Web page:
Saturday, May 5, 2007

My Editorial Comment as it appeared in the Seattle Weekly:

Street Up

Thanks for the fun, inspiring, good-to-be-alive article ["The Cosby Effect," Dec. 13]. One little thing bothered me: " Or, says Seattle Central Community College apparel design instructor Hisako Nakaya, maybe it's just a telltale sign that the days of a top-down, monolithic fashion industry determining what's in or out are over."

I think we need to back up her point by a few decades. The top-down fashion dictates were smashed by Brando's white tee, leather jacket, and jeans in the '50s On the Waterfront; when the '60s popped, so did minis and boutiques—rock inspired—while the top designers were doing Jackie O. suits and pillbox hats, until they realized the huge market they were missing. Enter the bohemian look of the '70s, and Yves Saint Laurent made news with his rich hippie looks. Lagerfield tried doing $2,000 grunge; it was short-lived but obviously street up. My last example is the skull of '70s punk making its way to the Neiman Marcus Christmas catalog ('06) along with the Juicy label doing their version of skull and wings on the back of a hoodie. No, the great ideas from the street have been snagged by designers for quite some time, and the creatives who inspire don't often get the rewards.


Alright, so why did I feel the need to respond over a little misconception? I reacted to the illusion that constructs and maintains a paradigm that is repeated in most walks of life (wearing Manolo's) It is a classic hierarchal concept that certain people deserve a position in society because they are worthier than others. It supports the illusion that talent and hard work will be recognized and rewarded with steps up the ladder; therefore the ladder is worthy of maintenance by all.

But wait a minute:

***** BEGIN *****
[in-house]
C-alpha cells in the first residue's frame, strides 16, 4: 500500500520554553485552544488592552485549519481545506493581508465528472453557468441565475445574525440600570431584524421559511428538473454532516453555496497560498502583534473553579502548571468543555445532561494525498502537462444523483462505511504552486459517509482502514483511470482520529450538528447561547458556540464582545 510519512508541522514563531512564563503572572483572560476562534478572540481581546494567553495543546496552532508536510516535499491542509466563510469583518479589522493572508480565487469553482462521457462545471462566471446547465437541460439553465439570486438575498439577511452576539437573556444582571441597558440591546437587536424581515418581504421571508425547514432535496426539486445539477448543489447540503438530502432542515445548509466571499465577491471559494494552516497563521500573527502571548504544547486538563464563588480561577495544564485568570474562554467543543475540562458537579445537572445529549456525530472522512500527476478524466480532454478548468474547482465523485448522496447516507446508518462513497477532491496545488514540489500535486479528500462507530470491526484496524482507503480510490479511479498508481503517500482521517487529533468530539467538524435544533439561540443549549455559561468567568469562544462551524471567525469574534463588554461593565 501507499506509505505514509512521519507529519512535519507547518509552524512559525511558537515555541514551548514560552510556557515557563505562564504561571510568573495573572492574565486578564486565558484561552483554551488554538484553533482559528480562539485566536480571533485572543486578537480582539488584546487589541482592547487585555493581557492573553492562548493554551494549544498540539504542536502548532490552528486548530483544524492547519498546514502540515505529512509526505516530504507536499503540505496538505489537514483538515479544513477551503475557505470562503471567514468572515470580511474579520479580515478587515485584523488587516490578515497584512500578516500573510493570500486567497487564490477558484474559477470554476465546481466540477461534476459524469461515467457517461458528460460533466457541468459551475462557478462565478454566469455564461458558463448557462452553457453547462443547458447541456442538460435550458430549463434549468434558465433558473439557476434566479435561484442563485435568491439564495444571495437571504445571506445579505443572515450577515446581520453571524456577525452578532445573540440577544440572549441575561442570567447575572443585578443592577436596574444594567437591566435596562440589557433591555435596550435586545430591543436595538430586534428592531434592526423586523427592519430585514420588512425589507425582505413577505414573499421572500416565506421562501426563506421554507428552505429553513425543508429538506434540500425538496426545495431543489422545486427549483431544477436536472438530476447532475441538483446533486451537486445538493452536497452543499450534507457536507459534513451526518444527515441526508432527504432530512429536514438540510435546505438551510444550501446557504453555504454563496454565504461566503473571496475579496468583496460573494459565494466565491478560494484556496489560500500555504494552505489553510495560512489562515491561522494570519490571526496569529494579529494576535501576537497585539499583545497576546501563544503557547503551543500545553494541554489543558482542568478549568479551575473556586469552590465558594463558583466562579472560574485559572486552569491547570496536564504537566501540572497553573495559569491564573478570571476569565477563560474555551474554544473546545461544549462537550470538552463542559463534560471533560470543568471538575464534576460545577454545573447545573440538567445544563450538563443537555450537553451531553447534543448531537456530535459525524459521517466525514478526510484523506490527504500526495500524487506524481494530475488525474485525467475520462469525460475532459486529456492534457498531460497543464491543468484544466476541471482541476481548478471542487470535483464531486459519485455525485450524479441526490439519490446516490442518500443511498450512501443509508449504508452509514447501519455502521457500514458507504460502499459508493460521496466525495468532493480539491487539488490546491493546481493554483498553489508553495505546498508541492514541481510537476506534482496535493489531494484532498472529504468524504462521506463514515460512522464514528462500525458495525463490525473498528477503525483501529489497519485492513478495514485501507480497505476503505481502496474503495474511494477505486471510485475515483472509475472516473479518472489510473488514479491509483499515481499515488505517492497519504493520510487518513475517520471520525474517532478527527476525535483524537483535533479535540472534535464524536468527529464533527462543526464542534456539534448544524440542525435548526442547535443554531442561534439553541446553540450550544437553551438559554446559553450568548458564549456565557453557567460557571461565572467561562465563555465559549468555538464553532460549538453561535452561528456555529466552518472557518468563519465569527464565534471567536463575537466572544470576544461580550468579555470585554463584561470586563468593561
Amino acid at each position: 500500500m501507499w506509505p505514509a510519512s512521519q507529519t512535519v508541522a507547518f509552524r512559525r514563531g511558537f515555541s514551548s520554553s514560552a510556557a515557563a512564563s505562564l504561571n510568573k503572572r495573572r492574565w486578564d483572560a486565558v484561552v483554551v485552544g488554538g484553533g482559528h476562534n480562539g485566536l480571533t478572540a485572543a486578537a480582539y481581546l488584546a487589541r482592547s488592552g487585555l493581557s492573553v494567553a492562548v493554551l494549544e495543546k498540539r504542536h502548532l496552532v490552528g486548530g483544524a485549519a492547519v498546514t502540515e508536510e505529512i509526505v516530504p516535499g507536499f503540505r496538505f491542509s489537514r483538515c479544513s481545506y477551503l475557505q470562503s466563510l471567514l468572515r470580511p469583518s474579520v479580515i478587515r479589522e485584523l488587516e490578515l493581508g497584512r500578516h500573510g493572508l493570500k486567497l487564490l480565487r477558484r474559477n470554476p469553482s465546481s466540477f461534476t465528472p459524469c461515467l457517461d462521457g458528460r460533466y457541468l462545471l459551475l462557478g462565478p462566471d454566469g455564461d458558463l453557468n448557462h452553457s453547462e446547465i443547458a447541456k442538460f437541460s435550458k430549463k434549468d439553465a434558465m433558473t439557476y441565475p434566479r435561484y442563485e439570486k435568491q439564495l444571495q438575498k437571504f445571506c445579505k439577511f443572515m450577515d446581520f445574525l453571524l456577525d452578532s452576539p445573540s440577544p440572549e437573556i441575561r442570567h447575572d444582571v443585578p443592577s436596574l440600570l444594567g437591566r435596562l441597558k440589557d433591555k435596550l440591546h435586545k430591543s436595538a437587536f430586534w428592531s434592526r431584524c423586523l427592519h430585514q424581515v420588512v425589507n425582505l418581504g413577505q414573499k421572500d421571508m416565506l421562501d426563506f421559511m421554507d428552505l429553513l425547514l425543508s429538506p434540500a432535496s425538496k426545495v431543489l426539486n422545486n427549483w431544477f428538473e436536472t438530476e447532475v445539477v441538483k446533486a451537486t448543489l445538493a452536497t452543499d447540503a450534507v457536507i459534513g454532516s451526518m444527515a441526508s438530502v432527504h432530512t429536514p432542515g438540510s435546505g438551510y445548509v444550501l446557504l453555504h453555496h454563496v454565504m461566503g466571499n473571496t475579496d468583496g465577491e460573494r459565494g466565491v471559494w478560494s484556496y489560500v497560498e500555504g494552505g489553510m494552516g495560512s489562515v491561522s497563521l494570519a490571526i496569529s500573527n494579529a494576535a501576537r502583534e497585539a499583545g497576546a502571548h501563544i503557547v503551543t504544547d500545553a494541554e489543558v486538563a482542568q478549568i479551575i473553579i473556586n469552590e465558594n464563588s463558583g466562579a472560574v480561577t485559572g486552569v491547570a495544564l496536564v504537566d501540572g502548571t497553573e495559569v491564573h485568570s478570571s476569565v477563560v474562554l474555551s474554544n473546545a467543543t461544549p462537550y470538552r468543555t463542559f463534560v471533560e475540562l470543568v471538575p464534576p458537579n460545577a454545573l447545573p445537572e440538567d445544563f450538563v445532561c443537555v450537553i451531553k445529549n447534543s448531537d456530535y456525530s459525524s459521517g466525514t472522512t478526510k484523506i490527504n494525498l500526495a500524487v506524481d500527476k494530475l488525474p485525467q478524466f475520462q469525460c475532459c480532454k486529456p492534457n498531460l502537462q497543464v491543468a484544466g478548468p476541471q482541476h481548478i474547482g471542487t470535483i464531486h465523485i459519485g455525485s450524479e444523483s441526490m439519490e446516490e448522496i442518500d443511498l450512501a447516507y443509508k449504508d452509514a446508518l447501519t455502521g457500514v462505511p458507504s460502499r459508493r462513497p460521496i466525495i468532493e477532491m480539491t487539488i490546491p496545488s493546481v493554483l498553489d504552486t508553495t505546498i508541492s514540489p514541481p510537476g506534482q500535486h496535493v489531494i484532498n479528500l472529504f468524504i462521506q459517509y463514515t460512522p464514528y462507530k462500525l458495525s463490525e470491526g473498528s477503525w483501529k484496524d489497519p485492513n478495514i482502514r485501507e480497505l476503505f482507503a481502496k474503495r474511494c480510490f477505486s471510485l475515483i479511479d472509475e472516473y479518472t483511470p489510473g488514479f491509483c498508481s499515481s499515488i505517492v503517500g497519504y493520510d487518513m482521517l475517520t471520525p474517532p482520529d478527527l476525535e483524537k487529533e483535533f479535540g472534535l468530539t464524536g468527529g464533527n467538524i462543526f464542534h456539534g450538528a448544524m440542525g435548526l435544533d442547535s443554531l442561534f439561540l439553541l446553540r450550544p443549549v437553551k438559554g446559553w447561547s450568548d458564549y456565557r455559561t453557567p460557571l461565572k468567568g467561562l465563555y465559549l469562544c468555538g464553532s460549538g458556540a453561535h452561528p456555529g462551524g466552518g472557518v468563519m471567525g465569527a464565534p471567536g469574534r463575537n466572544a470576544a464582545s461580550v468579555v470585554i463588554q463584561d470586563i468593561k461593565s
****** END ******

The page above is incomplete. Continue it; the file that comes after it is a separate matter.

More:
Design stars are needed to generate profits throughout a fashion industry and a star must produce and when ideas are RIPE they are copped from the streets-then repackaged to support the top down mythology. Why?

I think it goes back to a time when only the wealthy were educated and then they could use the public for menial labor and say things like "the lower classes, women, slaves, immigrants etc are so ignorant," which stroked their egos and kept competition limited to those who played by the rules they of course got to write! That changed with public education or did it? A good education was to get a good job....working to create even more wealth for those in power. Funny thing is they need us way more than we need them; which probably explains all the historical edits. Wow, you'd think after that much arrogance and face saving of a paradigm we would get over it and grow. It's hard to evolve, create dynamic change and listen to the voice of being when conditioned to fear loss...of face, position, status, power and all the other facades we humans have erected to live in denial of mortality.

So let's move along and ask all of life to the party. Let's see what we can learn and how very possible we can be; lets embrace the life we have and recognize the place we share in the whole: now that sounds like fun!

And fashion, fashion will evolve to embrace personal and sustainable ethos. Yeah I have faith in art, design, intellect and life -and all the other contributing elements of good style. I still love fashion, its just been transformed.

1 comment:

Beth in the Fake Plastic Fish Tank said...

Deborah, I LOVE the way you write. Yeah, I really like your recycled fashions (that red suit is to die for), but I LOVE the way you write. You make me wish I lived in Seattle so I could take your class. Except I live in the SF Bay Area, which could possibly be the best place in the Solar System. And also, I don't really want to learn to sew. I just want to see what YOU will do next!

Drop by the Fish Tank any time.